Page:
I believe there is nothing unprofessional in being honest about your mental health at work. Since emails are an official means of communication in workplaces everywhere, employees should ensure they are real. Of course, the onus is on the employer because anyone in a mental health-unfriendly organization will hesitate to disclose mental health issues. But this does not mean employees are powerless. And in a pandemic world, where more and more people are suffering from conditions like depression, genuine emails are crucial.
One common trait of abuse victims I've noticed is their resiliency. I found that through the years, I perfected being self-sufficient. This admirable attribute is not as terrific as some may believe, however. My ability to tackle struggles on my own without asking for help is a negative side effect of years of abuse.
Although I am not a fan of claiming labels as an identity, I have noticed the more I use the term "anxiety," the more people seem to relate to me. But I have had to separate the concept of being anxious versus feeling anxious. I used to say, "I have anxiety," making it a part of who I am. Since starting my journey to enlightenment, I have learned that anxiety is not something that I am. It is something that I feel.
I am grateful for the podcasts that help me maintain mental wellness, but first, this background story: In April of last year, while the world was just beginning to open back up, I was experiencing the bleak fallout from a traumatic breakup. Much like when I was at my lowest low, battling depression later that summer, I was constantly searching for ways to forget. One of my favorite ways to accomplish this was going for long, and I mean long, walks. I would put on my shoes, walk down my apartment stairs and just walk. Sometimes three miles, sometimes five, and nine or 10 on the bad days.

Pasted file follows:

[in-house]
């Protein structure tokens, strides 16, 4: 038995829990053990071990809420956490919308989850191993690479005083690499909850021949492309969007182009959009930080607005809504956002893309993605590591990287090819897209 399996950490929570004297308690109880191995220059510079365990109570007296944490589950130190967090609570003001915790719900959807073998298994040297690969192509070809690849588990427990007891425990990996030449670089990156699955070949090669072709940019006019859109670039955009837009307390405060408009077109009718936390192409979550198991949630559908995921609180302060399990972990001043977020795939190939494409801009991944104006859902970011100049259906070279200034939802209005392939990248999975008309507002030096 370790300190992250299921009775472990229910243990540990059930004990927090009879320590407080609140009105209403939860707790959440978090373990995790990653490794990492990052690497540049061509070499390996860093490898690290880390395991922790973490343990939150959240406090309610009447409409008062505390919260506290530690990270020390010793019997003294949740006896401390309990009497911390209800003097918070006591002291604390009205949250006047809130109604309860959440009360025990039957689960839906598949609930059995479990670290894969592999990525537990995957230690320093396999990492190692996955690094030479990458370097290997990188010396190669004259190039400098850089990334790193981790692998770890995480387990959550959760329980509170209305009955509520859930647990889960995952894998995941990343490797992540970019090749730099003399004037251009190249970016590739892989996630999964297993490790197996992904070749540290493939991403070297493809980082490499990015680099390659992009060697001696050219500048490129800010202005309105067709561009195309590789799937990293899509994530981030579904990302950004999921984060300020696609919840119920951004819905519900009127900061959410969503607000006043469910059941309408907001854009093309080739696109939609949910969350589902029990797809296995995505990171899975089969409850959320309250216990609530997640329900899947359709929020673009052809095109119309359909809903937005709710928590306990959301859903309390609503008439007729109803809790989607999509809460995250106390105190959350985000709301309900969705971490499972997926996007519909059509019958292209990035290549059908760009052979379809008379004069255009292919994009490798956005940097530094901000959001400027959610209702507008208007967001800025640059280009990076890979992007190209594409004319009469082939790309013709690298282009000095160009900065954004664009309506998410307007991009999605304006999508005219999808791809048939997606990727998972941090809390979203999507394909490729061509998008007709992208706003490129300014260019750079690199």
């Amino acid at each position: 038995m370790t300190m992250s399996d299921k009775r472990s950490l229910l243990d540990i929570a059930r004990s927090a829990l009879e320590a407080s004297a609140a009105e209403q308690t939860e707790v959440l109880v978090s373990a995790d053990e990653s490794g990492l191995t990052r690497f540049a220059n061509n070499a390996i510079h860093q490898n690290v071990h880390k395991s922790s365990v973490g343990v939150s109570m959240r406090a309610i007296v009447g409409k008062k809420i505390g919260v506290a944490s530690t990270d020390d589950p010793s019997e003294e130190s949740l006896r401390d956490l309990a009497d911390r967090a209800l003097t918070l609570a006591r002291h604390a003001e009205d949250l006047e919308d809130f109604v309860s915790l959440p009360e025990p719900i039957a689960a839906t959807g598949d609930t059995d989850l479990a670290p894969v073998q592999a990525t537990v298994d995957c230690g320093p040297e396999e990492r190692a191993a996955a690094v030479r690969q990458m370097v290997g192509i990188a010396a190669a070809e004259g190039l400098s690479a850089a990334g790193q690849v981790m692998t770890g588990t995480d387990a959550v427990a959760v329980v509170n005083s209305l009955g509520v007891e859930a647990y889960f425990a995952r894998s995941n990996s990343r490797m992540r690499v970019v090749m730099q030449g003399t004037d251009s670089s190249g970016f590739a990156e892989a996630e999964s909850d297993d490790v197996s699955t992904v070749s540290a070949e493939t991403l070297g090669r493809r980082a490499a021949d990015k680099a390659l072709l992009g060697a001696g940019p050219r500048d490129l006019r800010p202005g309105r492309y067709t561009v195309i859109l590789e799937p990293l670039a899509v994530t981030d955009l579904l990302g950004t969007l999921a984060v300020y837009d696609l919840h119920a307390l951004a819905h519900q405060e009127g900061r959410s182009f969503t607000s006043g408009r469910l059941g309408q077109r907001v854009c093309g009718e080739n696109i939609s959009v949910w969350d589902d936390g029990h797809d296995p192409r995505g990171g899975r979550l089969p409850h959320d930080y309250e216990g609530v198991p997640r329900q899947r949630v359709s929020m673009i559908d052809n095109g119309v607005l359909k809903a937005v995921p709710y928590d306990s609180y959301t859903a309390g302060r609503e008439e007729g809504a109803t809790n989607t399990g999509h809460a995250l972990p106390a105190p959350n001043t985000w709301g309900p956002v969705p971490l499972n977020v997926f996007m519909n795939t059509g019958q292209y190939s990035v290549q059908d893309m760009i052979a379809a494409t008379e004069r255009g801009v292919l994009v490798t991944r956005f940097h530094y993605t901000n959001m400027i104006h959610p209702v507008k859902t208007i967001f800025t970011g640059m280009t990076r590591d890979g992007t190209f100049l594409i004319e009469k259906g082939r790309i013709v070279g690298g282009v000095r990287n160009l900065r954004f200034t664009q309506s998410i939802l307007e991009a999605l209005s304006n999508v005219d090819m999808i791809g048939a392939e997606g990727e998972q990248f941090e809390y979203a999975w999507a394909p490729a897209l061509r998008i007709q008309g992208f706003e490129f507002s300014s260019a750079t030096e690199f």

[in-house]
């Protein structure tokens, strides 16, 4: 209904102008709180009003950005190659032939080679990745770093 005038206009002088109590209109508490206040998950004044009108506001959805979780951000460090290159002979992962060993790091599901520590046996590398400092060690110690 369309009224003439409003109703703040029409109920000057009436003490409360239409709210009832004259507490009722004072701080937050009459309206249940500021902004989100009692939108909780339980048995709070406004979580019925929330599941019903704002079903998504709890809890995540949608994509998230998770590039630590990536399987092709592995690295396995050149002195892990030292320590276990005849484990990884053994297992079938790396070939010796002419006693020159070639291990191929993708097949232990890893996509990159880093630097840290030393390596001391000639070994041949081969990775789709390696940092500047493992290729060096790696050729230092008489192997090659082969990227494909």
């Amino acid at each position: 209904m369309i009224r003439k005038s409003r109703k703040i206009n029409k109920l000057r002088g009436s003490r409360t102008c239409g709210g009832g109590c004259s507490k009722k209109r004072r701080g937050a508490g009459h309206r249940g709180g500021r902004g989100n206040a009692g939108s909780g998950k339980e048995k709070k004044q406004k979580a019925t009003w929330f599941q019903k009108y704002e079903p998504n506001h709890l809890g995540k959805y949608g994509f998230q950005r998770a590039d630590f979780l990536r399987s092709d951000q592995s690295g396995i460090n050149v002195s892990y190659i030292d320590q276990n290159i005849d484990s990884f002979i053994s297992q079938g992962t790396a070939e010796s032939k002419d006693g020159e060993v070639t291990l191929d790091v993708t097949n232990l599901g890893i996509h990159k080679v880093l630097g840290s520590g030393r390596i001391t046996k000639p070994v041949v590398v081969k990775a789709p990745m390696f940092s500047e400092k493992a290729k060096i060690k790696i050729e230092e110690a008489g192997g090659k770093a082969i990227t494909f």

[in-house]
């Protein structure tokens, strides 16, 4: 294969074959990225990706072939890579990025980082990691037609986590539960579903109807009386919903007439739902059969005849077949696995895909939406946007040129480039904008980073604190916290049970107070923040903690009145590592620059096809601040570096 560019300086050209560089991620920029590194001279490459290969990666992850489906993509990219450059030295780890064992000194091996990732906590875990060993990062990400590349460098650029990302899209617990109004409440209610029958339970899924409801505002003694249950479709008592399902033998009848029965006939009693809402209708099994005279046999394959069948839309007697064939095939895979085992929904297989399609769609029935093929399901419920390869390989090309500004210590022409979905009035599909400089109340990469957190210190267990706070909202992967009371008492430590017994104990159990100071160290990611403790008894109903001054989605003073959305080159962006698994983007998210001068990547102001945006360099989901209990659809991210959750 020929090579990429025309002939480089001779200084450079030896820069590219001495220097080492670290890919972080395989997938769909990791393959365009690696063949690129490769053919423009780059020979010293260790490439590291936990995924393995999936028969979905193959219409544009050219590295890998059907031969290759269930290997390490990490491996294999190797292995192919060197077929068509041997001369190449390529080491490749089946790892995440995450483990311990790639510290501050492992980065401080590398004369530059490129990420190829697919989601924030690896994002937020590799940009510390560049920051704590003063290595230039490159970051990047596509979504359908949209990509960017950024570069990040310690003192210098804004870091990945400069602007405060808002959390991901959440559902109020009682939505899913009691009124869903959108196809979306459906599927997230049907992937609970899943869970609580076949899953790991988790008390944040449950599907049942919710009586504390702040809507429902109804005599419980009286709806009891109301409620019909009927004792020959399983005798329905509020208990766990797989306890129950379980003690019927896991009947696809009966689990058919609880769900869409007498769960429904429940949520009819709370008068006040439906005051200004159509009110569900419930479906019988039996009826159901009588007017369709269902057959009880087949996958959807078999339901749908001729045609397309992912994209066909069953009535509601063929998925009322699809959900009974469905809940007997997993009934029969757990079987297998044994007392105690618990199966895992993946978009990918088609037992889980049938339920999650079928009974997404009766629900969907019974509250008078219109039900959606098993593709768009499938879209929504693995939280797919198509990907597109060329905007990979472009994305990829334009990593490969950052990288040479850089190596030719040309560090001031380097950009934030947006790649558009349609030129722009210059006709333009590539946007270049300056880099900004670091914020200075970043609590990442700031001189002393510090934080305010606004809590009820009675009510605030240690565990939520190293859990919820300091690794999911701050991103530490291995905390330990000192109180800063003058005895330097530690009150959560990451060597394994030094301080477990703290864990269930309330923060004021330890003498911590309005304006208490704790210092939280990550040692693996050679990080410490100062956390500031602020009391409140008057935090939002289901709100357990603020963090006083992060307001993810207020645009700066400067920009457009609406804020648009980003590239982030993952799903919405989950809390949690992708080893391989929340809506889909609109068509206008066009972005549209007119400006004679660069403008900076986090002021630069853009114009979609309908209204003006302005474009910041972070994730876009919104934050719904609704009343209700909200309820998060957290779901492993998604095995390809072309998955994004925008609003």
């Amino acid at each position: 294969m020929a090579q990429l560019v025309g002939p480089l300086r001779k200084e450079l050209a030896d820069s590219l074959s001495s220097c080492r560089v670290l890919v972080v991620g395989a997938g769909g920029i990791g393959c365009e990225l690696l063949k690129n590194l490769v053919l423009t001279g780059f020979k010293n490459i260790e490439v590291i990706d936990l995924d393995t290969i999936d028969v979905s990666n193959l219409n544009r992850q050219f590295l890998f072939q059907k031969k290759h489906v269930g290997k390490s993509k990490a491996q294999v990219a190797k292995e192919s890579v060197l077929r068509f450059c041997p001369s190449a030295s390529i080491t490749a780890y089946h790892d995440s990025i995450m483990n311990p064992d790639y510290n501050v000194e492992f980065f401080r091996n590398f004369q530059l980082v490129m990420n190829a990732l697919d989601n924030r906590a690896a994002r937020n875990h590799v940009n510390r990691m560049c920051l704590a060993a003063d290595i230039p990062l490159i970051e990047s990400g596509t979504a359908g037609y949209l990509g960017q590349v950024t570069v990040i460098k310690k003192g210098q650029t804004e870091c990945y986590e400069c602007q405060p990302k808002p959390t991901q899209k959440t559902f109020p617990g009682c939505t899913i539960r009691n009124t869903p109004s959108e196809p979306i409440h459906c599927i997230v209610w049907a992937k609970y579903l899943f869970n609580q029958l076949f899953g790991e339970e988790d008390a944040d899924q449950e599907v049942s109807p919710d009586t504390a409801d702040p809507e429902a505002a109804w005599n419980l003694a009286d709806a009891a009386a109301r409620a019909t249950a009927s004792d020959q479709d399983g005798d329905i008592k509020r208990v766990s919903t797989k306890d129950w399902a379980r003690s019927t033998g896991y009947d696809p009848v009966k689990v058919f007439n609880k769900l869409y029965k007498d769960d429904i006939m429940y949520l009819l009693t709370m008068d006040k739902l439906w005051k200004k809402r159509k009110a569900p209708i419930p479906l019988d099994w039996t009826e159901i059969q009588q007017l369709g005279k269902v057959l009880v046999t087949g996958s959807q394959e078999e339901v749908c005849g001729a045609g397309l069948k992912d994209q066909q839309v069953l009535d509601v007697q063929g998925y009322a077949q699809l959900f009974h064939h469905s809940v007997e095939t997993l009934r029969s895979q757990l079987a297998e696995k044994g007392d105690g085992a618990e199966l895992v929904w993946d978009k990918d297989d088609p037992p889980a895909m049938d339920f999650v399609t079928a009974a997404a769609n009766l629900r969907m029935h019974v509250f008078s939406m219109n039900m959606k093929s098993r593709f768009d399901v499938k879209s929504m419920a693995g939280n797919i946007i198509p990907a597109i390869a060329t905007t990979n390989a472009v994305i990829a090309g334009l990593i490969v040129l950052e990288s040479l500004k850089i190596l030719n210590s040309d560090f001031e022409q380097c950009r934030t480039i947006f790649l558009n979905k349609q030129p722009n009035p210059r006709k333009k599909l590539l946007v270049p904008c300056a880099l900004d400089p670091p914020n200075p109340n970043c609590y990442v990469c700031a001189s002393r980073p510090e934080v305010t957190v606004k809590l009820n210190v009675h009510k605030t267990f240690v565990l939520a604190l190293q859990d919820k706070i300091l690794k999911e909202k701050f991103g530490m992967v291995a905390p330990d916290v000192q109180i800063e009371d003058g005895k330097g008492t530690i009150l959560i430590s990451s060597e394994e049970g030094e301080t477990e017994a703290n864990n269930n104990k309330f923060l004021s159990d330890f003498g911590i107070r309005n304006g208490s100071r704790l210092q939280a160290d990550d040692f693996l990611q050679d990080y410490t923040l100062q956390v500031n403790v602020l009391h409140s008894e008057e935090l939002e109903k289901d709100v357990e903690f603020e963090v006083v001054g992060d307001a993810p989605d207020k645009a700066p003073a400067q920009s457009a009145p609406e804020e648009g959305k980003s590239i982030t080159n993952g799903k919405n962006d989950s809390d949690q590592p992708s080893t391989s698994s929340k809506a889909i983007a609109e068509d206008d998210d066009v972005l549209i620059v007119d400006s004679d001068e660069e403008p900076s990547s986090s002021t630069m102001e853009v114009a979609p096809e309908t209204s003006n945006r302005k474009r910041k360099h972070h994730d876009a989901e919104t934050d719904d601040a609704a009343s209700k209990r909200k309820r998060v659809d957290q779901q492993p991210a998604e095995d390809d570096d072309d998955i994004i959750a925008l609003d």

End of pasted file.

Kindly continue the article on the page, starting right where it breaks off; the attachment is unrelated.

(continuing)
My dad has a way with words. Decades ago, when I started hearing voices, he dubbed them the “Blue Meanies” after the bad guys in the animated Beatles movie Yellow Submarine. And he calls my negative self-talk the musings of “Bad News Betsy.”
Whether you do so intentionally or unconsciously, using emotional blackmail to stop self-harm is one of the worst things you can do to someone struggling to recover.
Did you know that neurodiversity includes borderline personality disorder (BPD)? Most people associate the term with autism or attention-deficit/hyperactivity disorder (ADHD). But, the scope of neurodiversity is much larger than that. The term is new in the mental health community and evolving quickly. However, while information on it is plentiful in the ADHD and autism world, there is surprisingly little information on neurodivergence concerning BPD. So, how does neurodivergence manifest in BPD?
With this post, I want to talk about how trying new things has helped boost my self-esteem. There have been many times when I feel like I'm stuck or in a rut, and those times typically lead to questioning my self-worth and doubting what I want to do. Today, I'll share how trying new things -- and even reviving some old ones -- helped boost my self-esteem.
If you often deal with anxiety, sometimes it might seem as though it is difficult to be happy and anxious. While anxiety is not the same as depression, I think that dealing with it can sometimes lead to depression because, when you're anxious, you may find that you experience negative emotions that lead to a general feeling of sadness. You might also find that you focus more on those negative feelings than other ones.
I used to subscribe to the toxic positivity message. I wanted to believe that if I could maintain a persona of relentless confidence, enthusiasm, resilience, and optimism, then I would eventually outdistance the pain of my eating disorder.